WSJ: Seniors Living Longer, Paying the Price as Care Costs Rise

People are living longer, and that means many will need senior care services for an extended period of time. Not only must seniors and their children choose an appropriate setting to receive that care, but they also need to figure out how to pay for it—and for most, it won’t be cheap.

The Wall Street Journal reports:

A growing number of families are wrestling with the same dilemma: rising costs for long-term care and a mind-boggling array of options.


Nationwide, long-term-care costs in a number of categories have risen faster than inflation over the past year, according to research to be released Tuesday by insurer MetLife’s Mature Market Institute. At the same time, care providers are changing the types of services available or bundling services in new and at times confusing ways.

But there are strategies that can help. People who identify the specific services their loved ones need, haggle aggressively on price and explore alternative-care options can save money—or at least get more care for the money they do spend, experts say.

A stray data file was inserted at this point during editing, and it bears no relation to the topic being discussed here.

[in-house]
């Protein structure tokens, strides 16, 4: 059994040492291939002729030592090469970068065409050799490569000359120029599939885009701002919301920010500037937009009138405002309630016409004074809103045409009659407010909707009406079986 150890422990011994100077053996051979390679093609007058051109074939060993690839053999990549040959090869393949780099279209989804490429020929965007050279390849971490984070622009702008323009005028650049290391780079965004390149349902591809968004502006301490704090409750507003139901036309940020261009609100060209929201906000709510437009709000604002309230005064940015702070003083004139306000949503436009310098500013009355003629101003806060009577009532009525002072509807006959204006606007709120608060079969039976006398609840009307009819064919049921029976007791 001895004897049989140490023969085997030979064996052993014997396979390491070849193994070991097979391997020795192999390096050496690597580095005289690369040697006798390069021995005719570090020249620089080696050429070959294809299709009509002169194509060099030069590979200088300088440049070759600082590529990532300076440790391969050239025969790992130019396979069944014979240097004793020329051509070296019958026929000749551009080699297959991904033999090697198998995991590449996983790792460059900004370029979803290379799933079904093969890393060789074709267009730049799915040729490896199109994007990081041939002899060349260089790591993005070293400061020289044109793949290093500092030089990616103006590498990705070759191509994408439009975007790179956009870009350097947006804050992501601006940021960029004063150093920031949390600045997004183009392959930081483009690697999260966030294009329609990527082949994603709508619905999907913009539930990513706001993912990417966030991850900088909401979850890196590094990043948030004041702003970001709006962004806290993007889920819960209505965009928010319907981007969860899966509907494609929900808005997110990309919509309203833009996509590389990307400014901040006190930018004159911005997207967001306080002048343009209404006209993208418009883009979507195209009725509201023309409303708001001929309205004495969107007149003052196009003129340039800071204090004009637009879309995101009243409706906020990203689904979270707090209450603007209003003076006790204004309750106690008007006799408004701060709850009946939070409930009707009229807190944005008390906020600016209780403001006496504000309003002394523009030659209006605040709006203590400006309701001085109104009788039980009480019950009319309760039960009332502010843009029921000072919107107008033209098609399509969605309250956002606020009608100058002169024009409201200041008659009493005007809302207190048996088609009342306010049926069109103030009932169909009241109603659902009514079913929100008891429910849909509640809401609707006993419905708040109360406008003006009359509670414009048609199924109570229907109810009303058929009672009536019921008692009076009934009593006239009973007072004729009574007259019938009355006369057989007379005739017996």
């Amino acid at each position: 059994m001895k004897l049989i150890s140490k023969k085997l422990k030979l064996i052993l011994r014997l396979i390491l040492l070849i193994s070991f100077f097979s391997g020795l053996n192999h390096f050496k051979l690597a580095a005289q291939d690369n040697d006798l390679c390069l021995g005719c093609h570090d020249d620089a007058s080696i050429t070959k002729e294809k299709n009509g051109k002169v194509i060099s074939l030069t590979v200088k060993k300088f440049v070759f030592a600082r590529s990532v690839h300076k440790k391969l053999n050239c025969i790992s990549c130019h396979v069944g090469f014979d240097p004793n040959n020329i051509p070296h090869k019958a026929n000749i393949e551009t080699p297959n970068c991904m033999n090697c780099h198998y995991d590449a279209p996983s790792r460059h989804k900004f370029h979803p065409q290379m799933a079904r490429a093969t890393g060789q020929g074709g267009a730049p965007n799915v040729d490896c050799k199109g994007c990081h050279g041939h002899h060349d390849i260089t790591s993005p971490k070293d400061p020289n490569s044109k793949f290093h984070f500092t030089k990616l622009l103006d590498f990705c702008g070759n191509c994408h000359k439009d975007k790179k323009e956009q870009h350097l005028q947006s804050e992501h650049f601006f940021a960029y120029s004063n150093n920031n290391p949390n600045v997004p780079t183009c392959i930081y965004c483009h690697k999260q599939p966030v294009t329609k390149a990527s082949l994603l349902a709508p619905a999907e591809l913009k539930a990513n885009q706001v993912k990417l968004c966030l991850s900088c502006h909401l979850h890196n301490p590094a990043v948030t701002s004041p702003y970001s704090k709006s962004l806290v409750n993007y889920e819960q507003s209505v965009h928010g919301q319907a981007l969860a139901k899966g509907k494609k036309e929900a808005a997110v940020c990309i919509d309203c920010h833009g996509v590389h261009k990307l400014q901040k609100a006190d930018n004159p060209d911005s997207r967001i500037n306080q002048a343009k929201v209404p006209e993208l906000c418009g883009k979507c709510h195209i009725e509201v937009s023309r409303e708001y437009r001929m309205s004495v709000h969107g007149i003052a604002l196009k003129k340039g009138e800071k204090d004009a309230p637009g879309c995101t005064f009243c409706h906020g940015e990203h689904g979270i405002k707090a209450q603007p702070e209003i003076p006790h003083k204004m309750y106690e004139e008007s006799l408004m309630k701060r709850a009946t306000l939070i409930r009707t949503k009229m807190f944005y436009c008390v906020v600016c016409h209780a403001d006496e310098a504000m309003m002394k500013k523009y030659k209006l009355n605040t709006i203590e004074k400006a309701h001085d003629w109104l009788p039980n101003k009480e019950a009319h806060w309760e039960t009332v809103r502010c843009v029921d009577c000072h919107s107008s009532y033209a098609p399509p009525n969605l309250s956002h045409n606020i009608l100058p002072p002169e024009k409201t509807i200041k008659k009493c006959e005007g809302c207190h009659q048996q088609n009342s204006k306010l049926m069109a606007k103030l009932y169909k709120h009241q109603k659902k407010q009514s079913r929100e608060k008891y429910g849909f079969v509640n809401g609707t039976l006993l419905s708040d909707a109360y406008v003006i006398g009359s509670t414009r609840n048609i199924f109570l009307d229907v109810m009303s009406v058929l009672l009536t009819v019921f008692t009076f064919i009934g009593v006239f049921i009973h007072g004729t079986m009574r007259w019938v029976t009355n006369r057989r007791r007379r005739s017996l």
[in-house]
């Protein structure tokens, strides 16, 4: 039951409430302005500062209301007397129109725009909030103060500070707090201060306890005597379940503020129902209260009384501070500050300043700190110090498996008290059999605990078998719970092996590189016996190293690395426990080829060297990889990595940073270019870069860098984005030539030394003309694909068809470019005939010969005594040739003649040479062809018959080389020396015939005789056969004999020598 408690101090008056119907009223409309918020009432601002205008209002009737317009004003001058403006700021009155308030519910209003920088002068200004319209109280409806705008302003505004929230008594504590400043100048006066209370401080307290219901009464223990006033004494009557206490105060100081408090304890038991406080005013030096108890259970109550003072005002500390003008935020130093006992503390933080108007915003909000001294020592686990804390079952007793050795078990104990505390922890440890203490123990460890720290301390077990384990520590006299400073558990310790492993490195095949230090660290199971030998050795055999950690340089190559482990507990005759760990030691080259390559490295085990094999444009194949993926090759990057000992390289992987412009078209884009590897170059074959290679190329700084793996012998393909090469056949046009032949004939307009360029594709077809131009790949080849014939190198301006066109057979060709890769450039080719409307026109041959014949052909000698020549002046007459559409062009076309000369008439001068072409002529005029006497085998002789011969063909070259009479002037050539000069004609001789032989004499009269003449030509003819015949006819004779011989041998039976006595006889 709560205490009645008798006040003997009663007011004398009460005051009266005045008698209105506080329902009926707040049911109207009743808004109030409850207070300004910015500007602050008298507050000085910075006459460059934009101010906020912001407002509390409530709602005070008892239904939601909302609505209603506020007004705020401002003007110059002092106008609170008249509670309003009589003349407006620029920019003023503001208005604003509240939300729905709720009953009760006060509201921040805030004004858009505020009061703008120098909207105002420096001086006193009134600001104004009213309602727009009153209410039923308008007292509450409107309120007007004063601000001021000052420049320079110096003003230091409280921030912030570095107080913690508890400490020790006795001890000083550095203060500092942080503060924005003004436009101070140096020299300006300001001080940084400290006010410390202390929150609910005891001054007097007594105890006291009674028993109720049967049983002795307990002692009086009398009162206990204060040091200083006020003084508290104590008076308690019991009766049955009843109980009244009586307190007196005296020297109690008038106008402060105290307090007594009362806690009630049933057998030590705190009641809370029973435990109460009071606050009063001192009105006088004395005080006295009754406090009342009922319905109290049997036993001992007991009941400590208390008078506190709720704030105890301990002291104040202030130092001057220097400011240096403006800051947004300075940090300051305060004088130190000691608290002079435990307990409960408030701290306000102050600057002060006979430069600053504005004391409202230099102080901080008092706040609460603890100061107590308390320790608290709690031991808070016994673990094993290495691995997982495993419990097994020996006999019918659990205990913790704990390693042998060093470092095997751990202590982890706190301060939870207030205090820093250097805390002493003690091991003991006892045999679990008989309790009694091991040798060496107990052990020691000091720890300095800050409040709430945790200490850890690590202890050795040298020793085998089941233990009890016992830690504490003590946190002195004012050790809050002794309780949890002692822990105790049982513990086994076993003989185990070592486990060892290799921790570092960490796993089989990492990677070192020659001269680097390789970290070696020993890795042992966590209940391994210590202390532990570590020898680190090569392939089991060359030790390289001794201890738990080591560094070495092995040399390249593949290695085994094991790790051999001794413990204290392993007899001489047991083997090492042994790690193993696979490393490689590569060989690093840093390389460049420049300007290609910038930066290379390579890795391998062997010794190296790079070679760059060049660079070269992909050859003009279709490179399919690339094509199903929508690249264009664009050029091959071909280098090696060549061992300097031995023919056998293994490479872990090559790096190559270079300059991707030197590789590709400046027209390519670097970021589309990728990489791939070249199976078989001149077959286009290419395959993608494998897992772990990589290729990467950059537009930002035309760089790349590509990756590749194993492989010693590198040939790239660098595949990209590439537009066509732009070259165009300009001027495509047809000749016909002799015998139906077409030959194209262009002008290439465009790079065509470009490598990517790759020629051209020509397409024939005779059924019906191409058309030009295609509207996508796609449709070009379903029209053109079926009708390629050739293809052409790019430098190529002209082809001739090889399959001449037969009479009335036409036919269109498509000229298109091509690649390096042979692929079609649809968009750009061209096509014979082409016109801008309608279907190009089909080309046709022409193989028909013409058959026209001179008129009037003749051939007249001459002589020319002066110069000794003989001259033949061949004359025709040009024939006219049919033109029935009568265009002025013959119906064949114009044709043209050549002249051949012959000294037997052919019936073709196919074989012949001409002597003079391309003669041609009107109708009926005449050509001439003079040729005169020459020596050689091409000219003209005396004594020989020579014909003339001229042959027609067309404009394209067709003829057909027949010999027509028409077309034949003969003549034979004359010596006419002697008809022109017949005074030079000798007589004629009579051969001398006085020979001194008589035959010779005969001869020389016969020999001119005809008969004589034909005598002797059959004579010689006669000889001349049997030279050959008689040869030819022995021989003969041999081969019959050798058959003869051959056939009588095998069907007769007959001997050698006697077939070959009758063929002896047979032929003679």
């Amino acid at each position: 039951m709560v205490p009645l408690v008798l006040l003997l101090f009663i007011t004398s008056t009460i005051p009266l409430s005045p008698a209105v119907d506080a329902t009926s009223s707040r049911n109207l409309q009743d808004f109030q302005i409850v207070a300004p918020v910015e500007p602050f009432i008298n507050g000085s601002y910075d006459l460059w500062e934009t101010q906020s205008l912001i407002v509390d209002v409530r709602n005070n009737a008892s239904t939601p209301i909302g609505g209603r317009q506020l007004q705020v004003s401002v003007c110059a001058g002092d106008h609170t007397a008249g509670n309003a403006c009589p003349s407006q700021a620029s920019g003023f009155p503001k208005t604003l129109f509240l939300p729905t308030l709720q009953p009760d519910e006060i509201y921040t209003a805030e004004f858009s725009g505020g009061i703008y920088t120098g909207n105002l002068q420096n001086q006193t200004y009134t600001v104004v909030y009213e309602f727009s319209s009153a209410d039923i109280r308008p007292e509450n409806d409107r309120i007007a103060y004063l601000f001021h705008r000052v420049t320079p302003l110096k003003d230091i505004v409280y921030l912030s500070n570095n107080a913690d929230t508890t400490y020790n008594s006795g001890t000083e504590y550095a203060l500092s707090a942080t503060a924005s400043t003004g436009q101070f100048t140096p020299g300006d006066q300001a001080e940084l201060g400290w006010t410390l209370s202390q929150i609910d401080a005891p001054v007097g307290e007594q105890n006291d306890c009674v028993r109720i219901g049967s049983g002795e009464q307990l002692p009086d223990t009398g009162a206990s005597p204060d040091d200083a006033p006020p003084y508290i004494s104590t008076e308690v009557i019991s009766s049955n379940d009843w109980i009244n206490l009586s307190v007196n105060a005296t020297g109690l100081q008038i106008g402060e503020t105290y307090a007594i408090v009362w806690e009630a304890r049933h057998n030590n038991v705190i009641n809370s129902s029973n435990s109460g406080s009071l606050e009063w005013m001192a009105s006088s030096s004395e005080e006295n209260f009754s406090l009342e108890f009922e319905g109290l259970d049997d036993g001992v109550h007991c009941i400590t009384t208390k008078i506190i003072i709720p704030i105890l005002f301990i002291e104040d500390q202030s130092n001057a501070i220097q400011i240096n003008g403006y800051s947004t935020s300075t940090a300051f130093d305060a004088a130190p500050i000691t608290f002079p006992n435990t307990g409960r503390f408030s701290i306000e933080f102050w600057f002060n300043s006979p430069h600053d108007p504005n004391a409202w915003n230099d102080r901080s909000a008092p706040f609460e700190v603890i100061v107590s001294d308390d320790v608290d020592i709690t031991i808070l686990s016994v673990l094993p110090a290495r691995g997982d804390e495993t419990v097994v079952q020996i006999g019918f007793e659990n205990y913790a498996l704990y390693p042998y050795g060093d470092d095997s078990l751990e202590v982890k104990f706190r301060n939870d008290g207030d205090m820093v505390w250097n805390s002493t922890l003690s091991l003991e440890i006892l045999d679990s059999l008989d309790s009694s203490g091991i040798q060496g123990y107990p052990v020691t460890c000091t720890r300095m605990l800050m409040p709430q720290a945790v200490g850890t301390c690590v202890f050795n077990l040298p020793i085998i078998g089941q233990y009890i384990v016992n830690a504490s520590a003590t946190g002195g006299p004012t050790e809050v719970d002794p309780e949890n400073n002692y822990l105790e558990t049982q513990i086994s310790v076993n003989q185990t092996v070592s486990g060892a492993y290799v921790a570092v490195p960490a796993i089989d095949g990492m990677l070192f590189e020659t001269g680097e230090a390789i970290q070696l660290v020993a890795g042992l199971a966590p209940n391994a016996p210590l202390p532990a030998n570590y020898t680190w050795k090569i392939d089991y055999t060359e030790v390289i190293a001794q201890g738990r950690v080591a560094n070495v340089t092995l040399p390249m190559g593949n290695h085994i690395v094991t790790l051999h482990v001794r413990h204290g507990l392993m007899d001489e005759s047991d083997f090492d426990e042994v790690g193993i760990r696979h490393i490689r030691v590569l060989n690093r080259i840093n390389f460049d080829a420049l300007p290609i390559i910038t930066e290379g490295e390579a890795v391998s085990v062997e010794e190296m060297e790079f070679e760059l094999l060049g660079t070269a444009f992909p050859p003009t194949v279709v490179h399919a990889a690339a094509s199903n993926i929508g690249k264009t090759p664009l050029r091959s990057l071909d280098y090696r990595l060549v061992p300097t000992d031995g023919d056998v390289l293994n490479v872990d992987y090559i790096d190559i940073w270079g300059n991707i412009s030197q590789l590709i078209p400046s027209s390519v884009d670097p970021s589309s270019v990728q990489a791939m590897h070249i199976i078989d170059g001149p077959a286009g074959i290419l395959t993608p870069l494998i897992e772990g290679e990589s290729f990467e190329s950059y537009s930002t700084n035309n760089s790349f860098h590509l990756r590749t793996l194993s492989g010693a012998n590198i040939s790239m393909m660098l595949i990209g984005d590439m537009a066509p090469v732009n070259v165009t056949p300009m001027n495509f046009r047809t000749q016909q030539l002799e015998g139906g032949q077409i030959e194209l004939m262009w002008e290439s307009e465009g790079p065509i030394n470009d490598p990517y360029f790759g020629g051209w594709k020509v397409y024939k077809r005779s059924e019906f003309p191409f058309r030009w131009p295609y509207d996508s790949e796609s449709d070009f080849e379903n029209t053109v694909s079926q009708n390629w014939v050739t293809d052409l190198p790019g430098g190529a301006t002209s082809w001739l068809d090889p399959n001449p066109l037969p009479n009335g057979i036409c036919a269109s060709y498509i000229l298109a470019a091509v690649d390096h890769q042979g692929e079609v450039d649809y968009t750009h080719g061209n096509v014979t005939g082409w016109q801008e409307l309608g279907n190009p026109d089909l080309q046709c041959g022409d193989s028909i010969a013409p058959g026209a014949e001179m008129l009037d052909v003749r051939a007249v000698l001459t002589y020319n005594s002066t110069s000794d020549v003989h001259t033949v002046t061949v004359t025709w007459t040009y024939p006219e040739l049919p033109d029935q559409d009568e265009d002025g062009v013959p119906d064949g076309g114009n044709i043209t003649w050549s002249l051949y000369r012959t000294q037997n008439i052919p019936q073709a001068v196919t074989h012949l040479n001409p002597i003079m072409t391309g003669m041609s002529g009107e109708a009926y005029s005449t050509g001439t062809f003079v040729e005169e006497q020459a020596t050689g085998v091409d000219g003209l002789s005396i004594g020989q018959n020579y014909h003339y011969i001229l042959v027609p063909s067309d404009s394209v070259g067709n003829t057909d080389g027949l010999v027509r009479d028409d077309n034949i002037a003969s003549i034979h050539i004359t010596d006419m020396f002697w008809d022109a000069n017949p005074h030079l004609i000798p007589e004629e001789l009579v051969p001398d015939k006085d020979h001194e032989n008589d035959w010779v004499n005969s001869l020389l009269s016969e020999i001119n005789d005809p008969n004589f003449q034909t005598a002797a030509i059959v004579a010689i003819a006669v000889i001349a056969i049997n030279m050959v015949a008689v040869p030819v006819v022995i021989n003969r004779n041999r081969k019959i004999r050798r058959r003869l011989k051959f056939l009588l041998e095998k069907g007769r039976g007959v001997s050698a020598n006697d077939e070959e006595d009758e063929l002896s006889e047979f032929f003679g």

The broad category of “long-term care” includes a variety of health and daily-living services, either in facilities or in people’s homes, for people with chronic illnesses or disabilities.


Costs are rising for most kinds of care, according to the MetLife study, which surveyed nearly 6,700 long-term-care providers and is the first to analyze the ways providers have started bundling together various add-on services, such as transportation or extra meals, in their fee structures. 

The article goes on to discuss several levels of care settings, including assisted living, independent living, and home healthcare, before delving into some alternative options such as adult “day care” services, respite care programs at residential care communities, and hospice care.

Read the full piece at the Wall Street Journal

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Written by Alyssa Gerace